It’s been one month since Utah fell to Ohio State in the Rose Bowl, and now a new phase begins with the start of the February signing period Wednesday.

The defending Pac-12 champs aren’t expected to have much activity Wednesday — they signed 20 during the early signing period in mid-December — but in this era of the transfer portal and the ability of athletes to transfer without penalty, expect them to add new players over the next several months. 

“Obviously, a great deal of that has to do with the success we had late in the season, winning the Pac-12 championship, first and foremost was probably the biggest factor in getting these guys that were on the fence to come our way.” — Utah coach Kyle Whittingham

Last fall, coach Kyle Whittingham said that the transfer portal would be “the most active ever this offseason.”

He added, “We save ‘X’ amount of scholarships for portal kids because they aren’t in it until late in the game so you have to have some scholarships in your pocket to accommodate that.”

The Utes have already signed three players from the transfer portal — Florida linebacker Mohamoud Diabate, helping to offset the loss of NFL-bound Devin Lloyd; Syracuse receiver Landon Morris; and Idaho tight end Logan Kendall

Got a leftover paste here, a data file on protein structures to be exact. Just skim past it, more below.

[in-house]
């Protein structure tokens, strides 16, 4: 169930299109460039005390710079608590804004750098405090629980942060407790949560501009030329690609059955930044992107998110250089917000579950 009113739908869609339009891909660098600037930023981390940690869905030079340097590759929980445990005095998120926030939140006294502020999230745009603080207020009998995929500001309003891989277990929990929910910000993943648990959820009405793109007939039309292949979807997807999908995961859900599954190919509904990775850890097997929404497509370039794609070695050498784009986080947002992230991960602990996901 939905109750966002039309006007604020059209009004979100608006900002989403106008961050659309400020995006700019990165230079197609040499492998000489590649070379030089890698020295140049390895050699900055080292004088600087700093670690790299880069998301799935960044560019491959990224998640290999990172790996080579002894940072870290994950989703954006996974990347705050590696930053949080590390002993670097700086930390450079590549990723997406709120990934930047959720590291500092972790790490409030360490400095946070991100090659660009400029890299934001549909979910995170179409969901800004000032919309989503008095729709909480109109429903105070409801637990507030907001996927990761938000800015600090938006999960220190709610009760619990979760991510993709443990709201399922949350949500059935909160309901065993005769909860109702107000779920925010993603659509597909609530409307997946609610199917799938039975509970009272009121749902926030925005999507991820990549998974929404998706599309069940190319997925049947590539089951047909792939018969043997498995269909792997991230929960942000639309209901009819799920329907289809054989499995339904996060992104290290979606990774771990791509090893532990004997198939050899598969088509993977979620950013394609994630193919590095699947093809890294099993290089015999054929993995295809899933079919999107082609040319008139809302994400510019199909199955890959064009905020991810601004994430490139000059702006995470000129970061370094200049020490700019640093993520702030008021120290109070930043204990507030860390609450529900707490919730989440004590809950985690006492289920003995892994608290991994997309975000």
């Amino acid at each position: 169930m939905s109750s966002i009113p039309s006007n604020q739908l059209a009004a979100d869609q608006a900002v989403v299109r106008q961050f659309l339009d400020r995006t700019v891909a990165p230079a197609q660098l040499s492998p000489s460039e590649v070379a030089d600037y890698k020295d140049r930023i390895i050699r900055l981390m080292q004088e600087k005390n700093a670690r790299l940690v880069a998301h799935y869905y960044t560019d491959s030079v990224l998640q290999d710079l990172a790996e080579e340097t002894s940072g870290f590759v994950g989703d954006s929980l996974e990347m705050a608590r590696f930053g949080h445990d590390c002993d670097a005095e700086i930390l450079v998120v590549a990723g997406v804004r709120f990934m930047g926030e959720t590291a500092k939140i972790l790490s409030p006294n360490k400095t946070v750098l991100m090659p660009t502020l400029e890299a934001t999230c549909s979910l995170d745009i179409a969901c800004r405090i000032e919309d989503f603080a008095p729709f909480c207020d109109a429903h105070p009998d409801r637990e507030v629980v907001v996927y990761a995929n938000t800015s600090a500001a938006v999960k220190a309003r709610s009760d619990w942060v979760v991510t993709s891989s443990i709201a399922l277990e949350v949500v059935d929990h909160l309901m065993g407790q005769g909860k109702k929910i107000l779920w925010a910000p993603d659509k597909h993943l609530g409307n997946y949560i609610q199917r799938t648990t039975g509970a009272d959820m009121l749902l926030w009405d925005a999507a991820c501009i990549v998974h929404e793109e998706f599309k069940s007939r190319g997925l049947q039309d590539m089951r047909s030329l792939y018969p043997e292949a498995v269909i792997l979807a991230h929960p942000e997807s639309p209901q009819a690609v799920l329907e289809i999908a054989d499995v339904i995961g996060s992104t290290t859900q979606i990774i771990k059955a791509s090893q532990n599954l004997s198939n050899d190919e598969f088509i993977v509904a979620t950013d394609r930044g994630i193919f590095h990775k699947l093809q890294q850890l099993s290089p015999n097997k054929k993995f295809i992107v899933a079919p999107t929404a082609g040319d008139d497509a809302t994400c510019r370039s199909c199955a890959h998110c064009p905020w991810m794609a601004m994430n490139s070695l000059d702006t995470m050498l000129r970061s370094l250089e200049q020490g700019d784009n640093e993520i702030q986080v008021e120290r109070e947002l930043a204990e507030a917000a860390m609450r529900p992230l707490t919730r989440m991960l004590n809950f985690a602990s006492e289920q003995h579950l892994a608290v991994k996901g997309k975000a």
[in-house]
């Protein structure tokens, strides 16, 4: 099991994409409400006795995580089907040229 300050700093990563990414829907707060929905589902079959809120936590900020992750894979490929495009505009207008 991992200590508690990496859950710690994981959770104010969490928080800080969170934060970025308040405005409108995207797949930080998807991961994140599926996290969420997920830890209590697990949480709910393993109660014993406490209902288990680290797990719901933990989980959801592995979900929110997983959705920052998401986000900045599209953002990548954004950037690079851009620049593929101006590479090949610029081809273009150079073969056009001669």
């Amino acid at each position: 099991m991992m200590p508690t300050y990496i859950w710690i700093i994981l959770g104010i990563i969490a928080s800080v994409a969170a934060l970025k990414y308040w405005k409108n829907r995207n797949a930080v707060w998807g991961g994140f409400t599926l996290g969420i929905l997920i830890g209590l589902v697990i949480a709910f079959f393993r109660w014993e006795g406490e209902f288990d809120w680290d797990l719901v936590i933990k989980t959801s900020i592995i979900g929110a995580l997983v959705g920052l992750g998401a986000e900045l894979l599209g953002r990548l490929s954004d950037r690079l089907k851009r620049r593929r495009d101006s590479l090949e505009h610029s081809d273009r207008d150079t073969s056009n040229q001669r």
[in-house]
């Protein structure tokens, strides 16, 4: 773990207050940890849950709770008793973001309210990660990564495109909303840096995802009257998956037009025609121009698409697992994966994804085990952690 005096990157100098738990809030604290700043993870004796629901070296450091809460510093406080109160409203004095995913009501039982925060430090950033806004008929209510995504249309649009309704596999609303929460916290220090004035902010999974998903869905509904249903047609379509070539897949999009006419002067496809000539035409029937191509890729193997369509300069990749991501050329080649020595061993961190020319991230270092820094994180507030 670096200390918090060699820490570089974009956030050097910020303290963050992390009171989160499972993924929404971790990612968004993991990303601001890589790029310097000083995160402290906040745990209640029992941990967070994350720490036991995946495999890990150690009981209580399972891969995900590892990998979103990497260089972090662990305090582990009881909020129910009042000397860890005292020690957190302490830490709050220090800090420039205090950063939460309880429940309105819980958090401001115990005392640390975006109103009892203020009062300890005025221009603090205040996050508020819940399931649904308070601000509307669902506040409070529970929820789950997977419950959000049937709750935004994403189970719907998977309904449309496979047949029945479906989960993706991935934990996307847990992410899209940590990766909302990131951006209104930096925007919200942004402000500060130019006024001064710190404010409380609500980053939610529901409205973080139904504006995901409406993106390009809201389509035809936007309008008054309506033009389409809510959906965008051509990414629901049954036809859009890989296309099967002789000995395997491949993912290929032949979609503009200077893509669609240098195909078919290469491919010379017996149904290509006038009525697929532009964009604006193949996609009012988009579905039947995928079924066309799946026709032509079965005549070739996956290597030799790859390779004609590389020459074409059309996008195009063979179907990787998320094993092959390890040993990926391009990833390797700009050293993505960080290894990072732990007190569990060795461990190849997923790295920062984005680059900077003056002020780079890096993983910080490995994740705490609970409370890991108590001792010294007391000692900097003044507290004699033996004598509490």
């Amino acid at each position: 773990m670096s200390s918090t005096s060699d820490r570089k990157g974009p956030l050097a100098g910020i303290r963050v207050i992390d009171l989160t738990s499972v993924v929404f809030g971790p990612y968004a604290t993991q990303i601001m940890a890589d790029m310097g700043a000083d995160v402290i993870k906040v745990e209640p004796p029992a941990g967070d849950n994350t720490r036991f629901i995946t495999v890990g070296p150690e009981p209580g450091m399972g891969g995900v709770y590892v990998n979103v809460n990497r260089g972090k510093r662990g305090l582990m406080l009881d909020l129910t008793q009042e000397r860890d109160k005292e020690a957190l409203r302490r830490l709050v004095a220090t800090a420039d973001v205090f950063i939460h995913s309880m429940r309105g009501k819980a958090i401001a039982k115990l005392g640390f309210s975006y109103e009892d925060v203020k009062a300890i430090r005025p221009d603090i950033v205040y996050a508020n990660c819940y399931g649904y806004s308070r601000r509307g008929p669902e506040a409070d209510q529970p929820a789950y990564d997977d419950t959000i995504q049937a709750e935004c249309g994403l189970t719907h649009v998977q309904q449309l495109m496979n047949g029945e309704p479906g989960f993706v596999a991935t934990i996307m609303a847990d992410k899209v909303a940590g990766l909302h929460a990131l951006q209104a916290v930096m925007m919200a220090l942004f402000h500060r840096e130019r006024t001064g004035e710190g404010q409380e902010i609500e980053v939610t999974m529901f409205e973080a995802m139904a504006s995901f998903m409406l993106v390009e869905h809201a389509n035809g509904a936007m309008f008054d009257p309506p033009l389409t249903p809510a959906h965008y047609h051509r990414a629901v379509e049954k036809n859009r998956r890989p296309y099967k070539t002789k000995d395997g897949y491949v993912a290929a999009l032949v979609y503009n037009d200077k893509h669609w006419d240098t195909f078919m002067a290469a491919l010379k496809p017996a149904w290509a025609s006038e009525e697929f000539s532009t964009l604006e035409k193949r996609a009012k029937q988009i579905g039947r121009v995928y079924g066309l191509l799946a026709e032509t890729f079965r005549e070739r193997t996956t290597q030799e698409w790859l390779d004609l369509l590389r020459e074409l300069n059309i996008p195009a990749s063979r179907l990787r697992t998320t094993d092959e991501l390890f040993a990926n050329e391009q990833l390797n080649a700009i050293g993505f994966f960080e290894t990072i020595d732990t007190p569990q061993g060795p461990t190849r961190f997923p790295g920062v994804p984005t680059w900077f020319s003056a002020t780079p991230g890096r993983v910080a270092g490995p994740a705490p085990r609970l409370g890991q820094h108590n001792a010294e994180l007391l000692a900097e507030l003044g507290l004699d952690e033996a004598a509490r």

Utah certainly will be looking to add depth and talent in the portal, likely at positions like offensive line, wide receiver and the secondary. Last year, it added players during the spring and summer, including running back Tavion Thomas, who ran for 1,108 yards and 21 touchdowns in 2021.

As for freshmen prospects already in the fold, the Utes signed a trio of four-star recruits — linebacker Lander Barton, quarterback Nate Johnson, and running back Jaylon Glover; and 15 three-star recruits.  

On Wednesday, Utah is expected to sign one recruit, wide receiver Sidney Mbanasor from Pflugerville, Texas.  

How Utah’s Pac-12 success and coaching consistency helped Utes close strong on 2022 early signing day

Utah’s Class of 2022 didn’t take shape until late, as it gained significant momentum in early December after the Utes drubbed Oregon in the Pac-12 championship game and earned its first appearance in the Rose Bowl.